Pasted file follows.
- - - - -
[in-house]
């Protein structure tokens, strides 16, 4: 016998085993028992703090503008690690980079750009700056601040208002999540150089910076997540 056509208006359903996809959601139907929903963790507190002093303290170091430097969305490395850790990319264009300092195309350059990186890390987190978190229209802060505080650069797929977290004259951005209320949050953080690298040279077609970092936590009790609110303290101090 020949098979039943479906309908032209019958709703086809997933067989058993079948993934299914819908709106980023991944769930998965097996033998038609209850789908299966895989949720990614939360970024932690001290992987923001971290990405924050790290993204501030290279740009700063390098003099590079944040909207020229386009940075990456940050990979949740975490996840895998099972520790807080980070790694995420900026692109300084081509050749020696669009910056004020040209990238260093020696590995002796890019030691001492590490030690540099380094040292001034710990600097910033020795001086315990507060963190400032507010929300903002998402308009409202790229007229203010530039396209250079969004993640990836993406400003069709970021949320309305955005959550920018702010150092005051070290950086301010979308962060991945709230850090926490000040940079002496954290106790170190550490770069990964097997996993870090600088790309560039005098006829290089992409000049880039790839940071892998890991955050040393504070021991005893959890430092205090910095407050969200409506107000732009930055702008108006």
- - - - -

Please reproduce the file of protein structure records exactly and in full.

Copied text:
[in-house]
């Protein structure tokens, strides 16, 4: 016998085993028992703090503008690690980079750009700056601040208002999540150089910076997540 056509208006359903996809959601139907929903963790507190002093303290170091430097969305490395850790990319264009300092195309350059990186890390987190978190229209802060505080650069797929977290004259951005209320949050953080690298040279077609970092936590009790609110303290101090 020949098979039943479906309908032209019958709703086809997933067989058993079948993934299914819908709106980023991944769930998965097996033998038609209850789908299966895989949720990614939360970024932690001290992987923001971290990405924050790290993204501030290279740009700063390098003099590079944040909207020229386009940075990456940050990979949740975490996840895998099972520790807080980070790694995420900026692109300084081509050749020696669009910056004020040209990238260093020696590995002796890019030691001492590490030690540099380094040292001034710990600097910033020795001086315990507060963190400032507010929300903002998402308009409202790229007229203010530039396209250079969004993640990836993406400003069709970021949320309305955005959550920018702010150092005051070290950086301010979308962060991945709230850090926490000040940079002496954290106790170190550490770069990964097997996993870090600088790309560039005098006829290089992409000049880039790839940071892998890991955050040393504070021991005893959890430092205090910095407050969200409506107000732009930055702008108006």